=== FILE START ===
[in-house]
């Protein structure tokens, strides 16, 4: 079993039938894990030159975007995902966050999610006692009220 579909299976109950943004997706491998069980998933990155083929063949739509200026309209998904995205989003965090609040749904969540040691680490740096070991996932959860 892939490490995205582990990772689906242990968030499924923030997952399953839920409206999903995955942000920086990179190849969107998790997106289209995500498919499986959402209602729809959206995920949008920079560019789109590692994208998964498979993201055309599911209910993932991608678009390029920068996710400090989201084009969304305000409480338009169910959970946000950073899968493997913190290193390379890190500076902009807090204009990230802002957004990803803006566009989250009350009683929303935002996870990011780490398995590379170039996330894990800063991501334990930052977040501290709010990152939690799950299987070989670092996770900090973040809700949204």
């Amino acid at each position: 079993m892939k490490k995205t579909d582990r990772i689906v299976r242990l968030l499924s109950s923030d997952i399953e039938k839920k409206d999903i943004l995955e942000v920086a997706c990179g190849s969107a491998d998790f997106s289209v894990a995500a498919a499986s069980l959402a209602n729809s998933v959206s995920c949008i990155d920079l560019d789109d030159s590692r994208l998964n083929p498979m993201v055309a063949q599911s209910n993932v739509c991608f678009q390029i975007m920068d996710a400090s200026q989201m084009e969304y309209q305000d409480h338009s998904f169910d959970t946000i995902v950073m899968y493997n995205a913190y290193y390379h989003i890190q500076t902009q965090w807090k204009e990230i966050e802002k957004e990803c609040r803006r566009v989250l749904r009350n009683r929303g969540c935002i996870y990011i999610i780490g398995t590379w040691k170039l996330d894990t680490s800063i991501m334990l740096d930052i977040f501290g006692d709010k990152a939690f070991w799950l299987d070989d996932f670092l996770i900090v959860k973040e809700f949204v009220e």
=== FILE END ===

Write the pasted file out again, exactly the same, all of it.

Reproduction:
[in-house]
């Protein structure tokens, strides 16, 4: 079993039938894990030159975007995902966050999610006692009220 579909299976109950943004997706491998069980998933990155083929063949739509200026309209998904995205989003965090609040749904969540040691680490740096070991996932959860 892939490490995205582990990772689906242990968030499924923030997952399953839920409206999903995955942000920086990179190849969107998790997106289209995500498919499986959402209602729809959206995920949008920079560019789109590692994208998964498979993201055309599911209910993932991608678009390029920068996710400090989201084009969304305000409480338009169910959970946000950073899968493997913190290193390379890190500076902009807090204009990230802002957004990803803006566009989250009350009683929303935002996870990011780490398995590379170039996330894990800063991501334990930052977040501290709010990152939690799950299987070989670092996770900090973040809700949204």
């Amino acid at each position: 079993m892939k490490k995205t579909d582990r990772i689906v299976r242990l968030l499924s109950s923030d997952i399953e039938k839920k409206d999903i943004l995955e942000v920086a997706c990179g190849s969107a491998d998790f997106s289209v894990a995500a498919a499986s069980l959402a209602n729809s998933v959206s995920c949008i990155d920079l560019d789109d030159s590692r994208l998964n083929p498979m993201v055309a063949q599911s209910n993932v739509c991608f678009q390029i975007m920068d996710a400090s200026q989201m084009e969304y309209q305000d409480h338009s998904f169910d959970t946000i995902v950073m899968y493997n995205a913190y290193y390379h989003i890190q500076t902009q965090w807090k204009e990230i966050e802002k957004e990803c609040r803006r566009v989250l749904r009350n009683r929303g969540c935002i996870y990011i999610i780490g398995t590379w040691k170039l996330d894990t680490s800063i991501m334990l740096d930052i977040f501290g006692d709010k990152a939690f070991w799950l299987d070989d996932f670092l996770i900090v959860k973040e809700f949204v009220e």